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What does the future look like?

David Cutler (The Baring Foundation) highlights some issues that surrounds future provision of arts services for the dementia community.
I find it troubling to try and make predictions about what’s going to happen about creative ageing, particularly working with people with dementia. I think there’s quite a lot of things that are hard to predict. So we know that the population is going to get older. We know that there’s going to be a greater prevalence of people living with dementia because of that. It feels natural that there ought to be a greater level of awareness and consideration because of that. And ever more people in the UK are going to be affected by it and know people living with dementia.
I think there’s been a really great flowering and acceleration of interest in the arts community about the possibilities of working with older people. And about the interest and artistic case for developing your practice through working with older people. And in some ways, that’s particularly challenging when it comes to working with people with dementia where conditions might be quite extreme. People may be non-verbal. And your skills as an artist really have to be honed to a very high degree. So I think all of those things paint quite a positive picture of developments in the future, but I very definitely, do not feel complacent.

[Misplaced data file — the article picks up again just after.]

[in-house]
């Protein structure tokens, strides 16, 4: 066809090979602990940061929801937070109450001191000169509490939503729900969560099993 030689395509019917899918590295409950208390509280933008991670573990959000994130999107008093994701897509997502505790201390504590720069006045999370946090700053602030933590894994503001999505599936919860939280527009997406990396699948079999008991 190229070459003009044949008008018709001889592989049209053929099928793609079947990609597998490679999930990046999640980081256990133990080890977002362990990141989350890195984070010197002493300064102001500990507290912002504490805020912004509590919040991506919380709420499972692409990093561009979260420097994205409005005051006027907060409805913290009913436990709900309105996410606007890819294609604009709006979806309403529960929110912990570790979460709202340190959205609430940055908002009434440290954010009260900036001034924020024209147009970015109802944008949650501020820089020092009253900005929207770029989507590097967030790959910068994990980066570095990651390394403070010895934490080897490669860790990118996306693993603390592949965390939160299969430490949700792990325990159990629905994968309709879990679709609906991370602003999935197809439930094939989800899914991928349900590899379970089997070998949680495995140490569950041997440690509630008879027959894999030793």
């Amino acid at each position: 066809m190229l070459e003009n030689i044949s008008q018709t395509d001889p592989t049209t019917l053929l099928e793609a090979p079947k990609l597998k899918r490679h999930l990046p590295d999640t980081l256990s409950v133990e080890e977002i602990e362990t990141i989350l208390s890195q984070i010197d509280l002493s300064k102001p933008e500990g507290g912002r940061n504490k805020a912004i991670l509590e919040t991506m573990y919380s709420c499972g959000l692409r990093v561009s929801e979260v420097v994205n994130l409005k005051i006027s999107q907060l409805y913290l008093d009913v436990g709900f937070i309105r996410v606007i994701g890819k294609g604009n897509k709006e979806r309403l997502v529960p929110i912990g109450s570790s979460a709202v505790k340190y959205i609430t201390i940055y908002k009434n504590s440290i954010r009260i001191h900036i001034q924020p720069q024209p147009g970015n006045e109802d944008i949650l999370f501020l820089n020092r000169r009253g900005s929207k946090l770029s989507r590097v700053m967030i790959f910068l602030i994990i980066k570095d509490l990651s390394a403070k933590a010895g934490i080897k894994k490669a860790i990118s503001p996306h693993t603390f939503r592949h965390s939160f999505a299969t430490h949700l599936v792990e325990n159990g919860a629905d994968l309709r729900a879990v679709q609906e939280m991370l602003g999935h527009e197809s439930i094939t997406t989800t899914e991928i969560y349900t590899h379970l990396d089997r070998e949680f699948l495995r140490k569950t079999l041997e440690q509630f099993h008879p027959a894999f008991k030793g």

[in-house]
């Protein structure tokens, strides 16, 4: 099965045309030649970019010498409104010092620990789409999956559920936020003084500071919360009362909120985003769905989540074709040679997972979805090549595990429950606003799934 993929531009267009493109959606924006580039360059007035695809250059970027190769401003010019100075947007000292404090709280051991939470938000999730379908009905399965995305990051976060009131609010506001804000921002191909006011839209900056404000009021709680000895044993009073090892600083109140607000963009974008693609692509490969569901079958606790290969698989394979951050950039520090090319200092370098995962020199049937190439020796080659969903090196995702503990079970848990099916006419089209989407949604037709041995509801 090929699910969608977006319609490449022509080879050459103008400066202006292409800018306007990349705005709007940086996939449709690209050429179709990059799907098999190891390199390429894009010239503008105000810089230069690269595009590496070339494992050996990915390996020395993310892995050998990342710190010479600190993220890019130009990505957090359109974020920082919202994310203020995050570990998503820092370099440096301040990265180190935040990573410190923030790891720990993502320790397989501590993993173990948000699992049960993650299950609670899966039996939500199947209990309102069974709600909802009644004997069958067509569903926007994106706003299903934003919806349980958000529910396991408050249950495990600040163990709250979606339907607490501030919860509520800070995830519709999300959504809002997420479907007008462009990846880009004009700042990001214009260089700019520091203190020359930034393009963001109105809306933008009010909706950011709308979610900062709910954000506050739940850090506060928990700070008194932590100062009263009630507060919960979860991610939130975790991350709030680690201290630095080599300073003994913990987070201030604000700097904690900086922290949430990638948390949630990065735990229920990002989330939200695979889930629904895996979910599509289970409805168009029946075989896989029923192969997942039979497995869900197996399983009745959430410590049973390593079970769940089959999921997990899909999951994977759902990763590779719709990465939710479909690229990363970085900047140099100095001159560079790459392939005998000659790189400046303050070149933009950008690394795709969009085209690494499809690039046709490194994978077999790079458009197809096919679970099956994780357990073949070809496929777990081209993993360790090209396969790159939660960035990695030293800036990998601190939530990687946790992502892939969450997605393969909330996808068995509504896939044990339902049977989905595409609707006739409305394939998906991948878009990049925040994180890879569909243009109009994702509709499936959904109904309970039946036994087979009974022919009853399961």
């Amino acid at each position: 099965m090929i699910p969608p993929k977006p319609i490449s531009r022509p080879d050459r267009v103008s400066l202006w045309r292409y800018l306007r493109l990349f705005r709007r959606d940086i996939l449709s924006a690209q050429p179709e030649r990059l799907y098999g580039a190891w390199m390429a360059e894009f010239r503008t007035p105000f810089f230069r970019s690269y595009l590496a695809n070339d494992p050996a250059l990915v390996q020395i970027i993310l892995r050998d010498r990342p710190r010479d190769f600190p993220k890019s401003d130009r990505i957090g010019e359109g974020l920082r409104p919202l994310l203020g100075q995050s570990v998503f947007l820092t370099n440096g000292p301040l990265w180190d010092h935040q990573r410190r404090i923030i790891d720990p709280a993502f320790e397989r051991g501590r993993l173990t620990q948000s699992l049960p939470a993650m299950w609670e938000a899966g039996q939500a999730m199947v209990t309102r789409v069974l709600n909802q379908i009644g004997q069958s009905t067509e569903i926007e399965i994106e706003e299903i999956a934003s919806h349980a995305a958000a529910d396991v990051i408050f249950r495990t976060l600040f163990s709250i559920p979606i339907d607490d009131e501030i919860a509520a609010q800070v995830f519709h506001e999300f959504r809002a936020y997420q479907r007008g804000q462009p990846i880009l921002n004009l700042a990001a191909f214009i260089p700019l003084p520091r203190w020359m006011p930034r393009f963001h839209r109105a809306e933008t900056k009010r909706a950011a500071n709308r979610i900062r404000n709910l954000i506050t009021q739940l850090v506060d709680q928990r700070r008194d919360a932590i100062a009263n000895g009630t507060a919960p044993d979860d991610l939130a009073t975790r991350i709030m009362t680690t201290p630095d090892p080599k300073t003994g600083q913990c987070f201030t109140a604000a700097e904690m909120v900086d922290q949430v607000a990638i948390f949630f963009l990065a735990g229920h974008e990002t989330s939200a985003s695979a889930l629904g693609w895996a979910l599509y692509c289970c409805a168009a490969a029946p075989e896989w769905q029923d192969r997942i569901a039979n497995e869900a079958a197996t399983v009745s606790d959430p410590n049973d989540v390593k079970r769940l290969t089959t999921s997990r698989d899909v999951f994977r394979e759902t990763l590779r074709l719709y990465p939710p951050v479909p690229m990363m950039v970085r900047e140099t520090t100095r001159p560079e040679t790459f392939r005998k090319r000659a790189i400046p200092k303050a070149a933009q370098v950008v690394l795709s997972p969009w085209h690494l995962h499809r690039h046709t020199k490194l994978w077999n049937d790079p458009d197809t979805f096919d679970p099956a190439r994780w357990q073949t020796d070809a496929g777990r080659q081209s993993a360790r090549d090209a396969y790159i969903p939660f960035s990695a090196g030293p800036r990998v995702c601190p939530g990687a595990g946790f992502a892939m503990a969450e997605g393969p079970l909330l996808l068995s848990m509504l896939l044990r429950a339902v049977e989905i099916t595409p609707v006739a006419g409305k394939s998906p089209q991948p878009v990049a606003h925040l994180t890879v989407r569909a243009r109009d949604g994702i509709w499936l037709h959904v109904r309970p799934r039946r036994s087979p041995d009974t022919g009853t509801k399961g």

And I think the reason for that is there is a great deal of pressure on the social care system. We, as yet, don’t see anything that’s relieving that. We hope that there will be a solution in the future, but at the moment, actually things are getting worse. The support that we can hope for from local authorities is reducing because of financial pressures. So I also see quite a concerning picture of reductions in budgets in precisely the areas that we need. So I’m afraid my crystal ball is pretty misty at this moment. I think the thing that’s completely clear is that we have to retain attention and consistent pressure and thought about the area of creative ageing with people with dementia.
And we shouldn’t take it as inevitable that practice will continue to improve.

David Cutler (The Baring Foundation) highlights some of the issues that surrounds future provision of arts services and practices for the health and wellbeing of our ageing society, which inevitably includes people living with dementia.

What do you think local communities can do to progress opportunities for the creative arts for health and wellbeing for the dementia community?

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Dementia and the Arts: Sharing Practice, Developing Understanding and Enhancing Lives

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